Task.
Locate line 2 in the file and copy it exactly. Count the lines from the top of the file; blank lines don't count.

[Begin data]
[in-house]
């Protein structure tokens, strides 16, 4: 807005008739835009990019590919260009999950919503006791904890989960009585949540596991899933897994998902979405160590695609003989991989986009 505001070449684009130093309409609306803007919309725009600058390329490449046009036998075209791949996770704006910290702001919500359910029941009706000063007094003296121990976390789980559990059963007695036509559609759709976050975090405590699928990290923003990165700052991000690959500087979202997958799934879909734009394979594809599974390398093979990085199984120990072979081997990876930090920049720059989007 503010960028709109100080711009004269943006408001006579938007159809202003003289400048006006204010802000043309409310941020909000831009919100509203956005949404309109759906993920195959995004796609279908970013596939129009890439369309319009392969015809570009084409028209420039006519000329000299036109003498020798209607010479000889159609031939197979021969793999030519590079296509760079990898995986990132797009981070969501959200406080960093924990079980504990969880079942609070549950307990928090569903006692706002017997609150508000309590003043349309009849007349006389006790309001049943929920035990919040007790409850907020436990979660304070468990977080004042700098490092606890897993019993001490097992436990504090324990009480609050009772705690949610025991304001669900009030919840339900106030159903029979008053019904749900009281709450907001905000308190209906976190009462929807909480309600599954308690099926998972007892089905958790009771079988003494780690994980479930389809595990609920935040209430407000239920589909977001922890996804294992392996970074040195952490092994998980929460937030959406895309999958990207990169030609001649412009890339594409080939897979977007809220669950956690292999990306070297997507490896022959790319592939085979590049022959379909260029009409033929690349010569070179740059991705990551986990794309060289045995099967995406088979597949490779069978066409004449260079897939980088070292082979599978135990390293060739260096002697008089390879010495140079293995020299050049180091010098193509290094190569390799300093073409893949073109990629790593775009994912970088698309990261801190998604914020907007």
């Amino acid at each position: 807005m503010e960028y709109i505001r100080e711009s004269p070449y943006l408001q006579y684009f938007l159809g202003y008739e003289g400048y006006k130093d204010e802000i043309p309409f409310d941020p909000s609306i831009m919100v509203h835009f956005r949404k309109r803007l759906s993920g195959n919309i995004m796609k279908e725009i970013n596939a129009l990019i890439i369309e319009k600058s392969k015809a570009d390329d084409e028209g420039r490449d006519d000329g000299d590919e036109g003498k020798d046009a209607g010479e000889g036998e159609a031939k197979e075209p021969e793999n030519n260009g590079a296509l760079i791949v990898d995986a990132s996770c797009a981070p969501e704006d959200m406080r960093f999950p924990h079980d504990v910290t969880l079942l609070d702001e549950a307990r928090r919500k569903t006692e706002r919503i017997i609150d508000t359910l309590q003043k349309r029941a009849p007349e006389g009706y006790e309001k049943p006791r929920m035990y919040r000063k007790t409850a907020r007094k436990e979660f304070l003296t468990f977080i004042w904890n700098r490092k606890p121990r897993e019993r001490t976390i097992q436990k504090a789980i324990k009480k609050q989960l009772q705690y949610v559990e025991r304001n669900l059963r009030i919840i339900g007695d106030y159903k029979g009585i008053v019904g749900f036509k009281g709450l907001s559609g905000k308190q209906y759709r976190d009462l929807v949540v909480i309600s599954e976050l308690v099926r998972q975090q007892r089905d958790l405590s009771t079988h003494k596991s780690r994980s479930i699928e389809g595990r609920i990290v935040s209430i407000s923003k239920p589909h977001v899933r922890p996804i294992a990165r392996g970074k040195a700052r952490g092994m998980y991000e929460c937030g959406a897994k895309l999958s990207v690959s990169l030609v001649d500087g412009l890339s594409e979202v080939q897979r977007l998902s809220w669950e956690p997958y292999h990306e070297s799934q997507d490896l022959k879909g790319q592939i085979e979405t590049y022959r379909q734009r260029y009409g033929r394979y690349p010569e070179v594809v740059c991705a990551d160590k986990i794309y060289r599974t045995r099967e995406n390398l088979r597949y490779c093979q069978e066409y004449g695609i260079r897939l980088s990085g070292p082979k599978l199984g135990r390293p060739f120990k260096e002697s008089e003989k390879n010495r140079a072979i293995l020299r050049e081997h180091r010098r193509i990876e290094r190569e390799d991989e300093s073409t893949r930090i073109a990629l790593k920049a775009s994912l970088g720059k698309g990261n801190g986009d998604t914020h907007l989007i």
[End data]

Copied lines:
């Protein structure tokens, strides 16, 4: 807005008739835009990019590919260009999950919503006791904890989960009585949540596991899933897994998902979405160590695609003989991989986009 505001070449684009130093309409609306803007919309725009600058390329490449046009036998075209791949996770704006910290702001919500359910029941009706000063007094003296121990976390789980559990059963007695036509559609759709976050975090405590699928990290923003990165700052991000690959500087979202997958799934879909734009394979594809599974390398093979990085199984120990072979081997990876930090920049720059989007 503010960028709109100080711009004269943006408001006579938007159809202003003289400048006006204010802000043309409310941020909000831009919100509203956005949404309109759906993920195959995004796609279908970013596939129009890439369309319009392969015809570009084409028209420039006519000329000299036109003498020798209607010479000889159609031939197979021969793999030519590079296509760079990898995986990132797009981070969501959200406080960093924990079980504990969880079942609070549950307990928090569903006692706002017997609150508000309590003043349309009849007349006389006790309001049943929920035990919040007790409850907020436990979660304070468990977080004042700098490092606890897993019993001490097992436990504090324990009480609050009772705690949610025991304001669900009030919840339900106030159903029979008053019904749900009281709450907001905000308190209906976190009462929807909480309600599954308690099926998972007892089905958790009771079988003494780690994980479930389809595990609920935040209430407000239920589909977001922890996804294992392996970074040195952490092994998980929460937030959406895309999958990207990169030609001649412009890339594409080939897979977007809220669950956690292999990306070297997507490896022959790319592939085979590049022959379909260029009409033929690349010569070179740059991705990551986990794309060289045995099967995406088979597949490779069978066409004449260079897939980088070292082979599978135990390293060739260096002697008089390879010495140079293995020299050049180091010098193509290094190569390799300093073409893949073109990629790593775009994912970088698309990261801190998604914020907007």